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McCaskill looks at next steps for Arlington National Cemetery

Senator cites successfully managed Missouri cemetery as she chairs hearing assessing continued need for improvements at Arlington

WASHINGTON, D.C. – The management of Arlington National Cemetery has improved dramatically over the past year—but the continued need for a full accounting of graves, standard operating procedures, a long-term master management plan, and action to address lingering contract management problems were among the findings at a Senate hearing today chaired by U.S. Senator Claire McCaskill.

McCaskill, who led the effort to reform the cemetery after revelations of chronic mismanagement, questioned witnesses today including Arlington’s director, the U.S. Army’s Inspector General, and representatives from the Government Accountability Office.  The panel agreed that McCaskill’s efforts have resulted in critical improvements, and outlined necessary next steps.

“I want to commend Ms. Condon and the staff at Arlington for their efforts over the past 18 months,” said McCaskill, Chairman of the Senate Subcommittee on Contracting Oversight.  “The amount of progress that has been made is substantial and significant.  Within 18 months, we have a completely different protocol at Arlington as it relates to accountability and I think it’s good.  We still have work to do.  I’ve said from the beginning that the oversight of this committee would not end until people sat in front of this dais and said, ‘I think the challenges have been met.’”

Of the steps still to be taken, cemetery director Kathryn Condon explained that approximately 64,000 interment sites remain which must be examined and proper information confirmed.  As it stands, Arlington’s new management team has confirmed through manual accounting procedures that at least 70,000 more people are buried at Arlington than were previously thought.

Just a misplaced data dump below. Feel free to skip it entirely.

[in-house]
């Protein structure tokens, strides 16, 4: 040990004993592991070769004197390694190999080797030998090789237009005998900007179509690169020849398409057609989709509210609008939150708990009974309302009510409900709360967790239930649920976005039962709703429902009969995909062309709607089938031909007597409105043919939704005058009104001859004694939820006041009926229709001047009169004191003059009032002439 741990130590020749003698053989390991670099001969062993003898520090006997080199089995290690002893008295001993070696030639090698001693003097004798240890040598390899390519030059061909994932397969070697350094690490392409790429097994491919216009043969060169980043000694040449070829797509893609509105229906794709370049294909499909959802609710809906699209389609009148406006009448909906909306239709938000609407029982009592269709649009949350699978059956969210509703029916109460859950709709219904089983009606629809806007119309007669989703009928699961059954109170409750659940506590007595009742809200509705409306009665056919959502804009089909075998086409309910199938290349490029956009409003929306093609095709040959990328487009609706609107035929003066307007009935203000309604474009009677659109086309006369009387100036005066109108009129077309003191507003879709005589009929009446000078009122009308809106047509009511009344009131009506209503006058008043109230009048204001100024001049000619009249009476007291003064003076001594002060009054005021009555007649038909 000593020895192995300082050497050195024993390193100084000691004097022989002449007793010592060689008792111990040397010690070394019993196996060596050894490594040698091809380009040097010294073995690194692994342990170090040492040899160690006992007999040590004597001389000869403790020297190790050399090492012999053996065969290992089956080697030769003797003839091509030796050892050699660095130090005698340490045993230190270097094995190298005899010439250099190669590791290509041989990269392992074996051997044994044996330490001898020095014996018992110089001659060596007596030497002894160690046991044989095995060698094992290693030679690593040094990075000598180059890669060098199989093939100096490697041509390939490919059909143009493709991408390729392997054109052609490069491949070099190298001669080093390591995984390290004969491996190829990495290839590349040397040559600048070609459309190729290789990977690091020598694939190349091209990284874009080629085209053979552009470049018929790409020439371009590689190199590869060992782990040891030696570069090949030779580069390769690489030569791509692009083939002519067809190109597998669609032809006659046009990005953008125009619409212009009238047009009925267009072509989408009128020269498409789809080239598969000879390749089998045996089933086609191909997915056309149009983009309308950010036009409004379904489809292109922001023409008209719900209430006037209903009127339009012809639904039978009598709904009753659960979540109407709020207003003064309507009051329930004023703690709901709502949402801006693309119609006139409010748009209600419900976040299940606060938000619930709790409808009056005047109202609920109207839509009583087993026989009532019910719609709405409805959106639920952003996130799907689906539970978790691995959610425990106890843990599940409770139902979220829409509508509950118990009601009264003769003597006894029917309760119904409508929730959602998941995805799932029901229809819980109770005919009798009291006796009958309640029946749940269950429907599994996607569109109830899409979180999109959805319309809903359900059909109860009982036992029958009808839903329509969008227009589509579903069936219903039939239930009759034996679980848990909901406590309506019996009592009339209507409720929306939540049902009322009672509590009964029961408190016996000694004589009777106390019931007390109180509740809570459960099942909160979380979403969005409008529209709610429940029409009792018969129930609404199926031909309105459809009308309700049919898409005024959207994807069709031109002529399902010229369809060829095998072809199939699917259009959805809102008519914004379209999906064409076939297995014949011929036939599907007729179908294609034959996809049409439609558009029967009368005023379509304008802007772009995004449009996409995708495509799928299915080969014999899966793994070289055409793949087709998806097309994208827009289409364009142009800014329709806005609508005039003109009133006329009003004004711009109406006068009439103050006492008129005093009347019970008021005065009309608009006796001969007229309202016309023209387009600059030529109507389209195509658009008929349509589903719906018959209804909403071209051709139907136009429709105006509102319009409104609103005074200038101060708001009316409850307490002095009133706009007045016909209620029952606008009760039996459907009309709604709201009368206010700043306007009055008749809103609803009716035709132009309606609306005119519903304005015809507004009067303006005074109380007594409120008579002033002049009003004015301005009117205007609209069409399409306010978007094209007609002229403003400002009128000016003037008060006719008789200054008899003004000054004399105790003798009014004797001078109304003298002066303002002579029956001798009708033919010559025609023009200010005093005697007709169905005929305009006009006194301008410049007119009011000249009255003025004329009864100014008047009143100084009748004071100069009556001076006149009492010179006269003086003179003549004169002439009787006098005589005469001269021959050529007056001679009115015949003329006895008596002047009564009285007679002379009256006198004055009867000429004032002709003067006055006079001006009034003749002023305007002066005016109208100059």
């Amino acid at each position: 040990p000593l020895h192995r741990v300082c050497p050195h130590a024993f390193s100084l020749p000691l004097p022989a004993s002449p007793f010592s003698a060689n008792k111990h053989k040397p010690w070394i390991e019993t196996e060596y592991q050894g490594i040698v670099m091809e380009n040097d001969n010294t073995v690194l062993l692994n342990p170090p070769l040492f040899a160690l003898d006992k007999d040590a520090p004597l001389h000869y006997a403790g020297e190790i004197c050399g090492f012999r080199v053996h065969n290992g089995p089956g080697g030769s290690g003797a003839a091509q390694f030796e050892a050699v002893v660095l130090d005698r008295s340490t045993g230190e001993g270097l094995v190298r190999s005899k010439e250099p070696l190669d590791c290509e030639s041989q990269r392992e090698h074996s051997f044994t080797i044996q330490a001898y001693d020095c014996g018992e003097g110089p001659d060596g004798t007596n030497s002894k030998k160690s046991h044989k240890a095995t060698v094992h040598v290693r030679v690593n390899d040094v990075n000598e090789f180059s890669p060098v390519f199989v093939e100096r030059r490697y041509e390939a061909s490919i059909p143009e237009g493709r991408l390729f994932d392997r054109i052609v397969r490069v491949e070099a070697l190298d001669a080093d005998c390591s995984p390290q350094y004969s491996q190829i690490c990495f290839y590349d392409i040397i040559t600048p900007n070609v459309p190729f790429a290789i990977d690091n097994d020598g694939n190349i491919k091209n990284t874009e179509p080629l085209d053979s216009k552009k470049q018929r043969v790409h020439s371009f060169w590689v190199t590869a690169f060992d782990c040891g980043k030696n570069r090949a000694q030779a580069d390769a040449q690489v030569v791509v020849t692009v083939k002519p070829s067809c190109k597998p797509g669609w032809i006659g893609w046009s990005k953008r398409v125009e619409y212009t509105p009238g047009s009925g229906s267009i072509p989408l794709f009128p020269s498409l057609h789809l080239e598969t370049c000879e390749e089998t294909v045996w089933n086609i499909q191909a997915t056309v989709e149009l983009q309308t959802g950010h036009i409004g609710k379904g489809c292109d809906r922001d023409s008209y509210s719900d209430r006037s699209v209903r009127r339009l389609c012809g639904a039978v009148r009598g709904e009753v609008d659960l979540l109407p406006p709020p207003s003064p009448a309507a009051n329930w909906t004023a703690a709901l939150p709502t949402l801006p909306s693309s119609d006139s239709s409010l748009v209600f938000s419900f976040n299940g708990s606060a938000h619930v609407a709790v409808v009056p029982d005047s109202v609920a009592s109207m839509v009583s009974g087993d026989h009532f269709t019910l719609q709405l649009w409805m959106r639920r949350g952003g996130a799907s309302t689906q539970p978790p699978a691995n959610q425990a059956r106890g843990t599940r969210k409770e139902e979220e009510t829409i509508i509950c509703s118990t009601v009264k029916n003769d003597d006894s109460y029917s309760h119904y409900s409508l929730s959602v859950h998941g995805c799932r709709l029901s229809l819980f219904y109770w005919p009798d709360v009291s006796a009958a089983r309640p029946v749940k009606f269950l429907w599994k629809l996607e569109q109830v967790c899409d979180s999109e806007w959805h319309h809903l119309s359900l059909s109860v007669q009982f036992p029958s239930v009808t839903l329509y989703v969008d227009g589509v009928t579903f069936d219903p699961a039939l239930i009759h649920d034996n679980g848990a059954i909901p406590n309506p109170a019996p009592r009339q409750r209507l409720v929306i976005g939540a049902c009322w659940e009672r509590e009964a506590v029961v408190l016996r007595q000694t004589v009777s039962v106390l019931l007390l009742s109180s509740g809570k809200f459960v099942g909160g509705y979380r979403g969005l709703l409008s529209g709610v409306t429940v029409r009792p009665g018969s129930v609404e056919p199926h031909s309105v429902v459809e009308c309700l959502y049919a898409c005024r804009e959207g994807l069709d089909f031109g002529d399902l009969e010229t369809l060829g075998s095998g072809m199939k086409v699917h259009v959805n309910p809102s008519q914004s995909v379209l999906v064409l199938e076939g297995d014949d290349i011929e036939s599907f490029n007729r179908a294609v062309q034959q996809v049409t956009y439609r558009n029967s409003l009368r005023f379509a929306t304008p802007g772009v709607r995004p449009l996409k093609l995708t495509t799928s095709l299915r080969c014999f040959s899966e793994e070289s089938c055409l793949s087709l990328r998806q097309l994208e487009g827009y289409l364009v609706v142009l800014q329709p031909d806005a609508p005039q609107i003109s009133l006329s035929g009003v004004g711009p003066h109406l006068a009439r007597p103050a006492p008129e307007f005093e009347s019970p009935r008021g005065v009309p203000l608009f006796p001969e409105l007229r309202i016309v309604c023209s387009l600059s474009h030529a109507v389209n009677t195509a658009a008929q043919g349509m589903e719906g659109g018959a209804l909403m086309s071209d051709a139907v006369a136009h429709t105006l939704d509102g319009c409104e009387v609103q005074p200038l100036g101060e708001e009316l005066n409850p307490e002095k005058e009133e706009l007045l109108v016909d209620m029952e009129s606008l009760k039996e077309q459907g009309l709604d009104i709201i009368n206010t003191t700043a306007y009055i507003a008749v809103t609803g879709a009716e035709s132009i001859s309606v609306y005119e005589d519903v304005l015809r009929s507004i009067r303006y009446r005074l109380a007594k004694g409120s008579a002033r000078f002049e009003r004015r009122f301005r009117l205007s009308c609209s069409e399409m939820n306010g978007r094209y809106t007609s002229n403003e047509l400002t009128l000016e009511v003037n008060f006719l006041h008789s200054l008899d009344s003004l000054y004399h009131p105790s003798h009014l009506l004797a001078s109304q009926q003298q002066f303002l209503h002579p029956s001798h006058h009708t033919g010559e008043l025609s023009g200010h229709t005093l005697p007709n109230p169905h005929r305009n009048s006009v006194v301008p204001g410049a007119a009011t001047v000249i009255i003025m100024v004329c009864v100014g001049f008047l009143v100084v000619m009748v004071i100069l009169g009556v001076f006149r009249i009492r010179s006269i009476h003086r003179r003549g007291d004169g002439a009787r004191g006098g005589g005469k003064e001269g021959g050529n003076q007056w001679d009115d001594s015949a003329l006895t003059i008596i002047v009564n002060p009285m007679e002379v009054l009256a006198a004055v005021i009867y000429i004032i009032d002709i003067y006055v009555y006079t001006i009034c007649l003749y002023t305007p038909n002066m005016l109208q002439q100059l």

Following a recent report by the Government Accountability Office, the panel specifically reviewed the management of federal contracts at Arlington.  The report found that, although improvements have strengthened contract management at the cemetery, the Army still lacks the capability to identify and track all contracts supporting Arlington’s operations.

McCaskill cited the successful management of the State Veterans Cemetery in Springfield, Mo., and asked the witnesses how those lessons could be applied at Arlington.  Last year, McCaskill evaluated successful management tools at the Springfield cemetery, hoping to bring those lessons back to the nation’s capital.


“I wanted to compare and contrast what I had seen at Arlington at the height of this mess, compared to what is ongoing at another cemetery, and I went to another cemetery in Springfield, Missouri,” McCaskill said.  “And I was very impressed at what they had done there in regards to tracking and maintaining.”

McCaskill also used the hearing to question the witnesses on recent reports of problems at cemeteries managed by the Department of Veterans Affairs, and promised further oversight over Arlington until all of the major challenges have been solved.

McCaskill has championed efforts to reform management of Arlington, successfully passing legislation in December 2010.  In November of last year, McCaskill got a firsthand look at the cemetery’s progress, saying she was “encouraged” by progress being made to address revelations of unmarked and mismarked graves of veterans.  Reforms and new procedures implemented at the cemetery as a result of McCaskill’s legislation include:

Arlington spent approximately $35 million on 56 contracts and task orders in 2010 and the first three quarters of 2011.  These included contracts for construction, facility maintenance, operations, and information technology system enhancements at the cemetery.